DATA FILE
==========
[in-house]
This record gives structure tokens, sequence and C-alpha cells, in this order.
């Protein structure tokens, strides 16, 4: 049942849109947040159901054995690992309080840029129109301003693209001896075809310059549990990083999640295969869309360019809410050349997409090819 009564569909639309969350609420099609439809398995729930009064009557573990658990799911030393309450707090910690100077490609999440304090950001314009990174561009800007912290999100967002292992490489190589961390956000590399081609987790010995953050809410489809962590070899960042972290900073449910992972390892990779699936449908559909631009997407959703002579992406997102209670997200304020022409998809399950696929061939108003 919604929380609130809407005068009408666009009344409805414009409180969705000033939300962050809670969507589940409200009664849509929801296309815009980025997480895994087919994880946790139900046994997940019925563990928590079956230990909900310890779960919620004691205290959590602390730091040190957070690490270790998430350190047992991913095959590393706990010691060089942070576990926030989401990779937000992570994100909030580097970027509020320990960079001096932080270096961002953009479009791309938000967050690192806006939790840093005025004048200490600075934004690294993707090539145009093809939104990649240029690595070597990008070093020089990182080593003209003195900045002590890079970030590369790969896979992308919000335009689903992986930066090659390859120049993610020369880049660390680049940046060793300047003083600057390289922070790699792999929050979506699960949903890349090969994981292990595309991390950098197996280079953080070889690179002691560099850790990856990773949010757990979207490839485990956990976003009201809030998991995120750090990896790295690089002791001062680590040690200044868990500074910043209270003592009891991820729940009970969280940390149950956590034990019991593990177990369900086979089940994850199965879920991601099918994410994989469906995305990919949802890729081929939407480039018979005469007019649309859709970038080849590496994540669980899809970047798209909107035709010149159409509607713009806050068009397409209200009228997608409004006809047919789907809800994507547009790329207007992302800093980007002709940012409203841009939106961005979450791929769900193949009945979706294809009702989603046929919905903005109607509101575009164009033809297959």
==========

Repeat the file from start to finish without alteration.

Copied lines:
[in-house]
This record gives structure tokens, sequence and C-alpha cells, in this order.
């Protein structure tokens, strides 16, 4: 049942849109947040159901054995690992309080840029129109301003693209001896075809310059549990990083999640295969869309360019809410050349997409090819 009564569909639309969350609420099609439809398995729930009064009557573990658990799911030393309450707090910690100077490609999440304090950001314009990174561009800007912290999100967002292992490489190589961390956000590399081609987790010995953050809410489809962590070899960042972290900073449910992972390892990779699936449908559909631009997407959703002579992406997102209670997200304020022409998809399950696929061939108003 919604929380609130809407005068009408666009009344409805414009409180969705000033939300962050809670969507589940409200009664849509929801296309815009980025997480895994087919994880946790139900046994997940019925563990928590079956230990909900310890779960919620004691205290959590602390730091040190957070690490270790998430350190047992991913095959590393706990010691060089942070576990926030989401990779937000992570994100909030580097970027509020320990960079001096932080270096961002953009479009791309938000967050690192806006939790840093005025004048200490600075934004690294993707090539145009093809939104990649240029690595070597990008070093020089990182080593003209003195900045002590890079970030590369790969896979992308919000335009689903992986930066090659390859120049993610020369880049660390680049940046060793300047003083600057390289922070790699792999929050979506699960949903890349090969994981292990595309991390950098197996280079953080070889690179002691560099850790990856990773949010757990979207490839485990956990976003009201809030998991995120750090990896790295690089002791001062680590040690200044868990500074910043209270003592009891991820729940009970969280940390149950956590034990019991593990177990369900086979089940994850199965879920991601099918994410994989469906995305990919949802890729081929939407480039018979005469007019649309859709970038080849590496994540669980899809970047798209909107035709010149159409509607713009806050068009397409209200009228997608409004006809047919789907809800994507547009790329207007992302800093980007002709940012409203841009939106961005979450791929769900193949009945979706294809009702989603046929919905903005109607509101575009164009033809297959």